Thrills, spills and spectacular scenery on a wonderful Welsh road trip
Despite its relatively tiny size, Wales makes for an epic road trip. Using buzzing capital city Cardiff as a springboard, you can do a Welsh circuit - roughly 500 miles - in about five days. Enjoy endlessly stunning window views of coast, countryside and castles (there are more fortresses here, per capita, than anywhere else on earth), then pull over to enjoy a raft of quirky activities designed to raise pulses and smiles.
Once synonymous with its mining and farming industries, Wales has become one of Europe's adventure hubs, and in Pembrokeshire, a ruggedly pretty county 150km west of Cardiff, you should try the eclectic past-time of coasteering. As the locals will tell you, it's basically an excuse to do everything your parents told you not to do when you were growing up (think: rock climbing, cliff jumping, swimming into sea caves and being flushed around in turbulent natural wave pools nicknamed 'The Toilet' and 'The Washing Machine').
Another region guaranteed to get the adrenaline flowing is Snowdonia National Park. Sprawling across north Wales, it's a dramatic expanse of verdant valleys, lakes and mountains, including Snowdon, at 1085m, Wales' loftiest peak. You can scale the summit in about four hours on foot, though a quicker, and easier way up, is on a narrow-gauge railway that's been running since 1896.
For something truly surreal, check out Surf Snowdonia. Both novice and expert surfers catch waves generated by a machine in this artificial lagoon, built over a former aluminium factory site. Ziplining is another big Snowdonia draw, with a cluster of venues letting you whoosh through disused slate caverns and over abandoned quarries. One of the most popular sites, Zip World Velocity, situated 20km from mighty Caernarfon Castle, boasts the world's fastest zip line (you can reach speeds of up to 150km/h here).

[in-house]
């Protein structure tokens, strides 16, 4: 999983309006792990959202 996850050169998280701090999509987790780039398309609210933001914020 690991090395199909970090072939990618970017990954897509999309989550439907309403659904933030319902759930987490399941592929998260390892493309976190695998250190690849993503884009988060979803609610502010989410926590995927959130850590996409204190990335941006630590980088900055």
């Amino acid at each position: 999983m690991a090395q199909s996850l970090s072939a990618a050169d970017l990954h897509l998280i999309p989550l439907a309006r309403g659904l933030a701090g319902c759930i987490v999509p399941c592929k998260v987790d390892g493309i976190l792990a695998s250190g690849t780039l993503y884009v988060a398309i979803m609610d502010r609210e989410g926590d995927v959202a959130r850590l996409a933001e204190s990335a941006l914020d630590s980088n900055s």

Driving leisurely back towards Cardiff, past rolling green landscapes, you might fancy a pit stop in the village of Llanwrtyd Wells – especially if you're here in August, when the World Bogsnorkelling Championships are held in a peat bog. A bit further south, the Brecon Beacons await. Mountain biking, horse riding and whitewater rafting are among the outdoorsy fun and games in this unspoilt national park near the Wales-England border.
Another fantastic aspect to road-tripping in Wales is the memorable accommodation en route. You can sleep in everything from stately mansions - don't miss Nanteos, a Grade I listed country house hotel near the seaside university town of Aberystwyth - to glamping-style pop-ups infused with Welsh myths and legends. This northern summer (June-September), you can stay in, for example, a Dragon's Eye pod in Snowdonia or a funky slate cabin in west Wales.
Dragon's Eye Pod Photo © Epic Retreats
Did you know?
Welsh chefs are big on fresh, regionally-sourced produce from land and sea, and in the country's cafes, gourmet restaurants and gastropubs, you can expect to feast on the likes of tender Welsh mountain lamb and dry-aged black beef and hand-dived scallops, hake and oysters.